It’s mid September, and so for iOS fans globally it can only mean one thing – time for new iPhones. In fact this year it’s actually two, as in a break from ‘tradition’, Apple are not just releasing a new flagship phone in the shape of the iPhone 5s, but also the new slightly cheaper iPhone 5c.
Let’s deal with the flagship first. 2013 is an ‘s’ year for iPhones, which has come to mean an incremental bump in specs for the existing iPhone, and the 5s moves last year’s iPhone 5 forward in an evolutionary way. Looks-wise, the 5s is practically the same as the iPhone 5, with the same case design, materials and screen size. There’s new gold and ‘space’ grey colours, but otherwise nothing new externally to report. Under the hood though, the iPhone 5s does include a few notable improvements and enhancements:
- New A7 64-bit chip. Described by Apple as a World-first, the A7 is claimed to be twice as fast as the A6 found in the iPhone 5. Will users know the difference? It’s hard to say, as the 5 was no slouch, but it certainly prepares the way for faster performance for graphics-intensive apps – including possibly CoPilot in the future.
- Fingerprint Recognition. Apple call this ‘TouchID’ and it’s designed to provide a new way to secure your smartphone.
- New and improved ‘iSight’ camera with dual LED flash, larger sensor and other enhancements. Apple claim the iPhone’s camera is already the world’s most popular, although – thanks to Nokia and others – it would be hard to argue that it’s the World’s best. For most though, the improved camera will probably be the most obviously valuable feature in the 5s.
- M7 coprocessor. Perhaps the most surprising new feature of the 5s is it’s new processor dedicated to measuring motion, taking that function away from the device’s main processor. In practice this should allow location-based and fitness apps to track physical activity and movements more efficiently and reducing power consumption. It should also allow for more intelligent detection of speed and types of movement. We will be investigating this for possible future enhancements to CoPilot’s walking and cycling modes.
5s verdict? Just like with previous iPhone ‘S’ models, the 5s takes the iPhone 5 and improves it, but in an incremental way. Think of it like a new model VW Golf – plenty of new features but nothing particularly earth-shattering or different to what went before. That said, it should be enough to win-over those who want the latest and greatest iPhone. Will it tempt those looking for cutting-edge mobile technology and innovative new features away from Samsung’s Galaxy range? Probably not, but it should enable Apple to bridge the gap until the (presumably larger-screened) iPhone 6 arrives this time next year.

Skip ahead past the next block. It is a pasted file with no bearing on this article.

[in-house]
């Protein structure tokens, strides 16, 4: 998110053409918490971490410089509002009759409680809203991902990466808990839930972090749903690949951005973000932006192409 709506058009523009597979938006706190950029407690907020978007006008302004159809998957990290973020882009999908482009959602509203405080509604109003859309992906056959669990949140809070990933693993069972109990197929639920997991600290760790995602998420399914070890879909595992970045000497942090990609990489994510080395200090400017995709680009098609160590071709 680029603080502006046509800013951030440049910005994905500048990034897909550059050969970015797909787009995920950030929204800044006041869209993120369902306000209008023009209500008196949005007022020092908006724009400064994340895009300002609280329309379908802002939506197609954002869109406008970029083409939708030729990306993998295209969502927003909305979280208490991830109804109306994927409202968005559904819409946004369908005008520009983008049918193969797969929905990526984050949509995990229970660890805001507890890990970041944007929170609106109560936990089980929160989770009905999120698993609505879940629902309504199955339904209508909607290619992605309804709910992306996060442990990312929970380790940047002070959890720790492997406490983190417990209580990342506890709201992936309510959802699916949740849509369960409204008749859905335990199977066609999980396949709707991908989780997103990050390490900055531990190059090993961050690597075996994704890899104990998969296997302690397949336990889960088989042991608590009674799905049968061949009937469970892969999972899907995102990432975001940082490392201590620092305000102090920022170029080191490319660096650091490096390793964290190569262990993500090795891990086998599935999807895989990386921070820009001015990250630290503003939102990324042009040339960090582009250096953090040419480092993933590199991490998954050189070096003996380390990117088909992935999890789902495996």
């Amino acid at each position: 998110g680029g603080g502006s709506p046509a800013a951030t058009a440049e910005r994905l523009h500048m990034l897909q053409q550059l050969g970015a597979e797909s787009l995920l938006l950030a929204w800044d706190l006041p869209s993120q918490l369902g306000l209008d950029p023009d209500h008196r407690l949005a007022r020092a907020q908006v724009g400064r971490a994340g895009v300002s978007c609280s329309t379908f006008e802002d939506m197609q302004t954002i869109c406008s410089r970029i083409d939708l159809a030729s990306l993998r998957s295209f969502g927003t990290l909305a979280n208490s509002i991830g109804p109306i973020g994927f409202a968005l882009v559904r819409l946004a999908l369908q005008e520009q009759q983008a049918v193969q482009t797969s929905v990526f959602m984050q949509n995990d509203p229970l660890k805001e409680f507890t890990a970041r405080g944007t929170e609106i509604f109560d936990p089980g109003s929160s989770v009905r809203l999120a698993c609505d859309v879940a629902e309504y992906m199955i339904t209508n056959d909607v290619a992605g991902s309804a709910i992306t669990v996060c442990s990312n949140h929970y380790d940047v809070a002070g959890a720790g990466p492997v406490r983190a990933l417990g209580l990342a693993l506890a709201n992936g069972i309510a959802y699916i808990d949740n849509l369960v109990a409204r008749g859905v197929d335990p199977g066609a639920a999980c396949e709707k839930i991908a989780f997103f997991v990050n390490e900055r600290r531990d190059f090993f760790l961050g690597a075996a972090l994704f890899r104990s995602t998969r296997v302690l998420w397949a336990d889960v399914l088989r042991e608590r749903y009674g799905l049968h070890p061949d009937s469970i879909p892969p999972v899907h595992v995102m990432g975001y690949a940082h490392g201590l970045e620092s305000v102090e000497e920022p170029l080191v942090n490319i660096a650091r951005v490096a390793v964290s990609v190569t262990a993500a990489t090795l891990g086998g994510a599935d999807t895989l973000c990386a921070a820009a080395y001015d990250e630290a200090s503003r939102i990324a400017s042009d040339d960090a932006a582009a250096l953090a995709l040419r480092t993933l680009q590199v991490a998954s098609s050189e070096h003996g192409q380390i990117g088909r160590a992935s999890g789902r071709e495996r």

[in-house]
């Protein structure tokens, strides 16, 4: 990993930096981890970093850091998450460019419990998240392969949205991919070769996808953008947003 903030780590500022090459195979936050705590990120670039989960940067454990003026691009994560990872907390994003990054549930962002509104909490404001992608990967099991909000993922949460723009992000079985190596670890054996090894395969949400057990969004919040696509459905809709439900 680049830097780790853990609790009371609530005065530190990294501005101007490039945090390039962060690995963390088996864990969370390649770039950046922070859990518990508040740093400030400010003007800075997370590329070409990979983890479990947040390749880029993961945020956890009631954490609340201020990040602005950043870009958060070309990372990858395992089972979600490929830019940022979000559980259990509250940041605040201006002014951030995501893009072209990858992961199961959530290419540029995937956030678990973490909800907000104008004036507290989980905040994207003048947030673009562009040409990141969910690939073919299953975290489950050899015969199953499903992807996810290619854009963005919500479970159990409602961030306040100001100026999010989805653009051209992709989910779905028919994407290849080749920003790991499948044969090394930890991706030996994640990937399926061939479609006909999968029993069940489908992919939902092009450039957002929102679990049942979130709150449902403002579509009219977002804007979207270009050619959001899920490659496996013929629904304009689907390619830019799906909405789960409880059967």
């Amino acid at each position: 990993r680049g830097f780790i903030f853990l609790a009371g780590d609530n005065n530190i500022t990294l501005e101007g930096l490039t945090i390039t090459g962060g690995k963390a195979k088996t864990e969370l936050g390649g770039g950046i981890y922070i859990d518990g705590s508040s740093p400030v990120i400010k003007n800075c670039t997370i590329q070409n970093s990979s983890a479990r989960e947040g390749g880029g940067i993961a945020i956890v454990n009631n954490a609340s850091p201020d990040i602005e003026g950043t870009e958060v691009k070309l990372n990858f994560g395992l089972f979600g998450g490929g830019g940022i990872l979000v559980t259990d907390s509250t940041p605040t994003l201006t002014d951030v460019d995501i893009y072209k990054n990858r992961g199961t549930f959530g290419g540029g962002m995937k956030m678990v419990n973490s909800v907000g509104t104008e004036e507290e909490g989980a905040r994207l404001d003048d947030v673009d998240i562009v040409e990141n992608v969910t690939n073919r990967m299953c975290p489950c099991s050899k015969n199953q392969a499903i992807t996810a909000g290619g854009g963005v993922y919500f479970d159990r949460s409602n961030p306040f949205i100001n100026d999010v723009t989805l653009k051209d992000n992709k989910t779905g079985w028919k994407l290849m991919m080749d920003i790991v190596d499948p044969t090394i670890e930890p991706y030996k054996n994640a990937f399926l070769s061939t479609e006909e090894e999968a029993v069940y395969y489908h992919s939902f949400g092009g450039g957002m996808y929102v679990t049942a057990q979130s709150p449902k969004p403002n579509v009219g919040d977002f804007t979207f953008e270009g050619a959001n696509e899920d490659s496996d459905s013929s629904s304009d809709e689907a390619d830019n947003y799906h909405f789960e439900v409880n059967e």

The second phone announced by Apple is proving to be slightly controversial. Many Apple watchers and analysts had expected a lower-cost iPhone to help address developing markets and to take-on cheaper Android and Windows Phone devices. The perceived wisdom was that it would be aggressively priced, but have a plastic case and lower specs than the iPhone 5 to avoid cannibalizing sales of the 5s. In the event though, the 5c packs virtually the same specs as the iPhone 5, and is priced only a little lower than the 5s. Perhaps the best way to describe it is the ‘slightly less expensive’ iPhone. The case is indeed plastic, although still maintains a quality feel. What is most notable about the 5c is the rainbow of colours that users can choose from. The monochrome iPhone era of black and white is finally over and the colours extend beyond the case, with matching themes in iOS 7.
5c verdict? It seems that many observers were disappointed about the 5c because of it’s relatively high price. It is thought that this will prevent Apple from achieving a substantial jump in market share. However the 5c does offer a colourful and discounted version of what was, until last week, the flagship iPhone. It can also be assumed that in a year’s time the 5c will drop in price to the level of the now entry-level iPhone 4S. At the price the 5c is unlikely to win the low end of the smartphone market, however with operator subsidies likely to see it offered for free on a contract, the 5c is probably going to be popular nonetheless.
For us, the new iPhones are great platforms for CoPilot. We hope they are successful, and we’ll certainly be working hard to ensure that CoPilot is optimised for them.